Alabama Nervously Decides to Lift Yoga Ban; Sponsor Notes There Are No “Yoga Police”

Looks suspicious to Alabama (image: Karen Arnold, public domain)

To be fair to Alabama, it has been working hard lately to revise its laws and update them for the 21st—well, at least the last third of the 20th century. Last year, voters there authorized the legislature to “recompile” the state constitution, which, as a renowned legal scholar once described it, is “almost certainly the longest and most complicated in the entire world.” See Lawmaker Injured by Flying Constitution,” Lowering the Bar (Nov. 20, 2018). As that article noted, Alabama’s state constitution had, at the time, been amended 928 times and was almost 400,000 words long, three times longer than India’s national constitution. And if you have written three times as many words as Indian lawyers, you need to stop writing and never write anything again, ever. How did you even do that? Anyway, voters approved the recompilation initiative, and so in 2022, Alabama will have a constitution that is shorter, and almost certainly less racist, than the current one.

The other thing it’s done—and surely this is at least as important as the constitutional recompilation—is to finally pass a law making yoga legal again in its public schools.

Yes, as you may recall, yoga has been strictly banned in the public schools of Alabama since 1993, because … well, you know why. But a movement was afoot to repeal that ban, and although that seemed to have failed last month (see Alabama Still Hasn’t Lifted Its Yoga Ban” (Apr. 7, 2021)), we are now informed that the yoga lobbyists, anti-decency advocates, and so forth have prevailed, and that the ban has been lifted. The bill finally passed the state legislature, and Gov. Kay Ivey signed it into law last Thursday.

As we discussed last time, though, this is a very tentative measure, reflecting the still-widespread concerns in Alabama that doing yoga might turn the state’s children into, well, Hindus. The bill only lifts the ban, leaving it up to local school boards to determine whether yoga shall be offered to students. Participation must be optional, to prevent the kind of forced-yoga camps that someone apparently thinks are being operated elsewhere. “Chanting” is still forbidden, as is the word “namaste” or the use of any Sanskrit word to describe a yoga pose, provisions that give you a pretty good idea of just how dumb the law on this still is, despite last week’s reforms.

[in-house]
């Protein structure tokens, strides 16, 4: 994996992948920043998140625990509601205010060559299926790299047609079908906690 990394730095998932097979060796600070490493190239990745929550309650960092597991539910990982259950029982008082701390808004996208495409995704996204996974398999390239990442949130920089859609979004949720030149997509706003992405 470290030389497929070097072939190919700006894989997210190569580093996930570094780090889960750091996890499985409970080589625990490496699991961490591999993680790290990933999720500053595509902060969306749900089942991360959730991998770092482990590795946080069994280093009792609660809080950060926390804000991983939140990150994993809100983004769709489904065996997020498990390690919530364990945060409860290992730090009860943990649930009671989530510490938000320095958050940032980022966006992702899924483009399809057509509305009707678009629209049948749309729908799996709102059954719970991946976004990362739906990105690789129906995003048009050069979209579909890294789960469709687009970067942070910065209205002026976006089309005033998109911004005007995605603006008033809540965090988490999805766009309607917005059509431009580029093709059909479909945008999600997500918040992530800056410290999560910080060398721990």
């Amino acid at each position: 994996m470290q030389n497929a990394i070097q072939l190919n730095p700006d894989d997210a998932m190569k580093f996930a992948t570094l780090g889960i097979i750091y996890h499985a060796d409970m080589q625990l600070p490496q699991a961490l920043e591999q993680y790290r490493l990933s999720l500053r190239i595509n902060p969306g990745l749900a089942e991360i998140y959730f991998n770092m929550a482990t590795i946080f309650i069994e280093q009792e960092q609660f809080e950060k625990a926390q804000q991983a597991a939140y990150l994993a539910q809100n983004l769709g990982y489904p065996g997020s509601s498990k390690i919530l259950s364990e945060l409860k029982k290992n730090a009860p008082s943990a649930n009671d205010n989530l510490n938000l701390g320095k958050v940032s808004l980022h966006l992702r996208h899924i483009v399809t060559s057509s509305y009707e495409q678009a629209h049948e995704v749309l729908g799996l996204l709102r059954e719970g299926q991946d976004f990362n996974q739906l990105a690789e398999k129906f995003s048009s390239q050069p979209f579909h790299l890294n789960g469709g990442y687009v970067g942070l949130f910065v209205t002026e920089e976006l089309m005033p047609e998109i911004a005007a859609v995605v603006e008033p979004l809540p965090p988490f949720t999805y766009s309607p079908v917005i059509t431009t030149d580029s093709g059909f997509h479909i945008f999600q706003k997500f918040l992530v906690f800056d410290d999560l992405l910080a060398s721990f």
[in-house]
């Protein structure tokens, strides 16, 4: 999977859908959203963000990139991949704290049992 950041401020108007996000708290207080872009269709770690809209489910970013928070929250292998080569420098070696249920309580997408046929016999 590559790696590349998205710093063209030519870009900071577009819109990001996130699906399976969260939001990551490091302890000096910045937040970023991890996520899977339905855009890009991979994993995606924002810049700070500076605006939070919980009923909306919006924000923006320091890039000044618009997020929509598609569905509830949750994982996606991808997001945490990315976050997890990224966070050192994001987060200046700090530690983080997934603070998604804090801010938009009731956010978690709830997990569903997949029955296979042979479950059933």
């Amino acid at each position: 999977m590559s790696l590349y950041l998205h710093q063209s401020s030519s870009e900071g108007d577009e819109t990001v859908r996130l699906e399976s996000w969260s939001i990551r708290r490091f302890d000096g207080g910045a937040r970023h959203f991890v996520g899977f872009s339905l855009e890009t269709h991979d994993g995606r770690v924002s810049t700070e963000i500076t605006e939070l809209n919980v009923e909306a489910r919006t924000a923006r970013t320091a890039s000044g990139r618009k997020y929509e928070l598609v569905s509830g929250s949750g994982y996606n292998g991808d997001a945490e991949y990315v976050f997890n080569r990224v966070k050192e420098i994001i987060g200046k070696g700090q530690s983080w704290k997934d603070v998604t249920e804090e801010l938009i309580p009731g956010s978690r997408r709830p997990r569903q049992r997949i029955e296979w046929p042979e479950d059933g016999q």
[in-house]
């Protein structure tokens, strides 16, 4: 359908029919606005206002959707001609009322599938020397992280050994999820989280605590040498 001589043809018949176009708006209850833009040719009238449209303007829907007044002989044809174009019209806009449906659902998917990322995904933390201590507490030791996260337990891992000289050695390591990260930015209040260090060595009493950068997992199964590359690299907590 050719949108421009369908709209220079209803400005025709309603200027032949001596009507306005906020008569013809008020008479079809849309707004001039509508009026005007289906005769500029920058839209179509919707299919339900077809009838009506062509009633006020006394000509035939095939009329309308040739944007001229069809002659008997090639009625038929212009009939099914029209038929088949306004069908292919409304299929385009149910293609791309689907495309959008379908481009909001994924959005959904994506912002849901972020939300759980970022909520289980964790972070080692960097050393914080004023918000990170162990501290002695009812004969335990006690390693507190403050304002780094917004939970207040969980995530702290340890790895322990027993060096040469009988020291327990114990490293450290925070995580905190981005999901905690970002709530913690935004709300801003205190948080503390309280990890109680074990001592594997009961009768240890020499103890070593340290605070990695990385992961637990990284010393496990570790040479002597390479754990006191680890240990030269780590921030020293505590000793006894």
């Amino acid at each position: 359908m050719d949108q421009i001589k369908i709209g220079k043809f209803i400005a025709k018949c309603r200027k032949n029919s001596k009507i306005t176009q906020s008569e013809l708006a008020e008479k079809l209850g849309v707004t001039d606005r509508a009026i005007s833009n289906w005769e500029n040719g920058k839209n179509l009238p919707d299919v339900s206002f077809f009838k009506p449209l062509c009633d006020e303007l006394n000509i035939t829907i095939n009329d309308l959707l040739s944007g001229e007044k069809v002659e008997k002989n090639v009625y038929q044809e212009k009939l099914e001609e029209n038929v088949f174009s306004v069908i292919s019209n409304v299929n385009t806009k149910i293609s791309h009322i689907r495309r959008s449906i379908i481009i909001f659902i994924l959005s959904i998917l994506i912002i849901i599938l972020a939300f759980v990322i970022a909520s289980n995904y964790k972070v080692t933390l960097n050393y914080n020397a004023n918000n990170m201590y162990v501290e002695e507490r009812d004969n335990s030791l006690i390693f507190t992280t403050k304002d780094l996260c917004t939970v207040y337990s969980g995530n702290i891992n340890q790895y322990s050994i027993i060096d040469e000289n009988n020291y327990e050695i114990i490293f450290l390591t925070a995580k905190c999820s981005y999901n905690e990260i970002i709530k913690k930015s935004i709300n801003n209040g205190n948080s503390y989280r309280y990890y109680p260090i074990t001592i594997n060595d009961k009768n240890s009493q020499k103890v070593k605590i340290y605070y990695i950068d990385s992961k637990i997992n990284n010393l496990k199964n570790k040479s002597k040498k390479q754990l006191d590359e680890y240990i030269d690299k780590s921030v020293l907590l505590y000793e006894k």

Still, this went too far for some. “Schools should not be in the position of endorsing possible altered states of consciousness,” wrote the Reverend Clete Hux, director of the Apologetics Resource Center in Birmingham, and although I generally trust the New York Times I strongly believe that it made up those details, if not the quote itself. “Rev. Hux” also objected that the bill might be a violation of the First Amendment’s Establishment Clause, again reflecting the apparent and mistaken belief that yoga is necessarily a religious practice, and not the good kind, either. Would the Reverend Clete Hux object if, for example, Alabama decided to make the Bible its official state book, something its neighbors have tried more than once? Well, I assume he would. (Someone at the Alabama Department of Archives and History seems to think Alabama has an official state Bible, and it sort of does, but only in the sense that it’s got one they bought in 1853 and still use to swear in new governors. The Bible is not actually enshrined in Alabama law as an official book or symbol, which is what even goofier state legislatures like those in Louisiana and Mississippi have tried to do.)

Despite the continuing tension over what role the dreaded yoga may play in Alabama schools, it looks like the legislature is content to let this work itself out locally rather than regulate the practices any further from above. “There’s no yoga police going around saying, ‘You can and cannot do this,” said state Rep. Jeremy Gray, the Democrat and card-carrying yoga instructor who introduced the bill. Well, not yet, maybe, but let’s see what happens the first time chanting is heard.